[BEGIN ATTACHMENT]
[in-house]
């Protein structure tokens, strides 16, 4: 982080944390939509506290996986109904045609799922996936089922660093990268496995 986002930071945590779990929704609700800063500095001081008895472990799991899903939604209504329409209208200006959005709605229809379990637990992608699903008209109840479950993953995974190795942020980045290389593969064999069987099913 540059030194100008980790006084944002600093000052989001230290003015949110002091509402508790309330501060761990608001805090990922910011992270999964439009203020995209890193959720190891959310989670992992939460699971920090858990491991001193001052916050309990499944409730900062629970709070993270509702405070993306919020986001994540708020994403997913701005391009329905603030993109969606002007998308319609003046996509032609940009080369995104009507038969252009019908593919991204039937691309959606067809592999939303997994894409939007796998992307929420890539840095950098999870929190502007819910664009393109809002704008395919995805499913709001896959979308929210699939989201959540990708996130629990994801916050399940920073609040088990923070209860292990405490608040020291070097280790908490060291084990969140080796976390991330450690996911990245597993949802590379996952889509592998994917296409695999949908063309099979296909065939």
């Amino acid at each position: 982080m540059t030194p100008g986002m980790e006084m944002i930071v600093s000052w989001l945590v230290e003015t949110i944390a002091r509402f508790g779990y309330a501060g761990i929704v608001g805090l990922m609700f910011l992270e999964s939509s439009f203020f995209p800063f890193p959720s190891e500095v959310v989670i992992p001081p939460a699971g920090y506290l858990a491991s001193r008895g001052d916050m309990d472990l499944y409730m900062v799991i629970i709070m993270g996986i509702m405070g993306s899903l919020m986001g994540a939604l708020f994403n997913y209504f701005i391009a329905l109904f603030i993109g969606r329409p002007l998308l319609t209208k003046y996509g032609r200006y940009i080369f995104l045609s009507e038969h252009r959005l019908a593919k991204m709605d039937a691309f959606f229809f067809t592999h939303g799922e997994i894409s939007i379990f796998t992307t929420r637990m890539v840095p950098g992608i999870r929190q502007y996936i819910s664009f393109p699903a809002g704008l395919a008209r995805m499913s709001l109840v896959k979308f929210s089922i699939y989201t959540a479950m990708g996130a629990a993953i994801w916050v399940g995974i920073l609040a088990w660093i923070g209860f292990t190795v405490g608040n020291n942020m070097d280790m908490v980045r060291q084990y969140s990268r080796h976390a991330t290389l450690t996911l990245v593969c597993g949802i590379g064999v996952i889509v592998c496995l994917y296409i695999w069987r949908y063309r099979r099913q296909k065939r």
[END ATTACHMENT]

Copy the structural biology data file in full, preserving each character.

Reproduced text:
[in-house]
């Protein structure tokens, strides 16, 4: 982080944390939509506290996986109904045609799922996936089922660093990268496995 986002930071945590779990929704609700800063500095001081008895472990799991899903939604209504329409209208200006959005709605229809379990637990992608699903008209109840479950993953995974190795942020980045290389593969064999069987099913 540059030194100008980790006084944002600093000052989001230290003015949110002091509402508790309330501060761990608001805090990922910011992270999964439009203020995209890193959720190891959310989670992992939460699971920090858990491991001193001052916050309990499944409730900062629970709070993270509702405070993306919020986001994540708020994403997913701005391009329905603030993109969606002007998308319609003046996509032609940009080369995104009507038969252009019908593919991204039937691309959606067809592999939303997994894409939007796998992307929420890539840095950098999870929190502007819910664009393109809002704008395919995805499913709001896959979308929210699939989201959540990708996130629990994801916050399940920073609040088990923070209860292990405490608040020291070097280790908490060291084990969140080796976390991330450690996911990245597993949802590379996952889509592998994917296409695999949908063309099979296909065939």
């Amino acid at each position: 982080m540059t030194p100008g986002m980790e006084m944002i930071v600093s000052w989001l945590v230290e003015t949110i944390a002091r509402f508790g779990y309330a501060g761990i929704v608001g805090l990922m609700f910011l992270e999964s939509s439009f203020f995209p800063f890193p959720s190891e500095v959310v989670i992992p001081p939460a699971g920090y506290l858990a491991s001193r008895g001052d916050m309990d472990l499944y409730m900062v799991i629970i709070m993270g996986i509702m405070g993306s899903l919020m986001g994540a939604l708020f994403n997913y209504f701005i391009a329905l109904f603030i993109g969606r329409p002007l998308l319609t209208k003046y996509g032609r200006y940009i080369f995104l045609s009507e038969h252009r959005l019908a593919k991204m709605d039937a691309f959606f229809f067809t592999h939303g799922e997994i894409s939007i379990f796998t992307t929420r637990m890539v840095p950098g992608i999870r929190q502007y996936i819910s664009f393109p699903a809002g704008l395919a008209r995805m499913s709001l109840v896959k979308f929210s089922i699939y989201t959540a479950m990708g996130a629990a993953i994801w916050v399940g995974i920073l609040a088990w660093i923070g209860f292990t190795v405490g608040n020291n942020m070097d280790m908490v980045r060291q084990y969140s990268r080796h976390a991330t290389l450690t996911l990245v593969c597993g949802i590379g064999v996952i889509v592998c496995l994917y296409i695999w069987r949908y063309r099979r099913q296909k065939r």